Australian superannuation fund Rest has flagged it has A$500 million ($321 million; €295 million) to deploy into agriculture – but warned that the country’s early super withdrawal scheme could hinder its ability to make long-term investments in the asset class.
The fund announced that it has now paid out A$1.08 billion under the early withdrawal scheme as of May 21. The scheme was introduced by the federal government in April and allows members to withdraw A$10,000 before June 30 and another A$10,000 after that date if they have suffered financial hardship because of the covid-19 pandemic.
Data released by the Australian Prudential Regulation Authority this week showed that Rest, which has A$53 billion of assets under management and draws much of its membership from the hard-hit hospitality sector, was among the top four largest payers of early withdrawals, behind only AustralianSuper, Sunsuper and Hostplus.
Rest chief executive Vicki Doyle highlighted the role that the fund’s capital has played in supporting employment and sustainable development by pointing to its investments in agriculture.
The fund has A$330 million invested in what Rest described as “99,000 hectares of rain-fed cropping farms in Victoria, New South Wales, Queensland and Western Australia,” which Agri Investor understands is managed by Warakirri Asset Management.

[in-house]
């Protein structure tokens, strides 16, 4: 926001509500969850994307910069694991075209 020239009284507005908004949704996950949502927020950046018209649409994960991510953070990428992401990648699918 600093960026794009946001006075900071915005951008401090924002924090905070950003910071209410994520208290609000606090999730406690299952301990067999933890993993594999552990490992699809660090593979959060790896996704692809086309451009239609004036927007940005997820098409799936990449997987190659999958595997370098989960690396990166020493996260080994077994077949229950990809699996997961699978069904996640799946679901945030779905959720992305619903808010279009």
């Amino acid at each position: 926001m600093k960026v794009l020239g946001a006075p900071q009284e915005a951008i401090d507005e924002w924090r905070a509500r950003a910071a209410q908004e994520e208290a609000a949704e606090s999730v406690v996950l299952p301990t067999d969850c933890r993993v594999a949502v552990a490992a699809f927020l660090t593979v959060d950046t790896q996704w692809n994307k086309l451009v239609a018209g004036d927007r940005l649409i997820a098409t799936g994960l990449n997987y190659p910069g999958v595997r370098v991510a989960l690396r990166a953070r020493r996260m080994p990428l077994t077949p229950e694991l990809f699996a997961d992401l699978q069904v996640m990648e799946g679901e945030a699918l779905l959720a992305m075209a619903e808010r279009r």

Doyle added that the fund intends to deploy a further A$500 million in agriculture over the next five years. Rest had not responded to a request for additional comment on further deployment prior to publication.
Doyle also cautioned against the early withdrawal scheme becoming a permanent feature of Australia’s superannuation landscape due to the effect it could have on hindering long-term investments like agriculture, arguing that superannuation has a “much larger role to play” in helping the economy.
“As a major investor with A$53 billion in funds under management, Rest is well placed to provide long-term capital investment into important community infrastructure and capital raisings that can generate returns for our members and support Australia’s economic recovery,” Doyle said.
“However, in order to invest in infrastructure and raise capital for Australian companies, it’s critical superfunds have stable policy settings. Uncertainty will constrain our ability to invest for the long term on behalf of our members.”
She said it was important that a “short-term approach to the current crisis does not create a longer-term crisis for Australia’s savings” and that the fund would have to invest on shorter time horizons if super accounts were regularly used to provide fiscal support to the economy.
Doyle said that the amount withdrawn so far has remained “significantly below” the fund’s forecasts and is comfortably within its provisioning.
“We are now typically receiving around 3,000 to 4,000 applications in each daily set from the Australian Taxation Office, and these continue to trend downward,” Doyle said.
“We remain financially well placed should volumes increase as the scheme continues through to September.”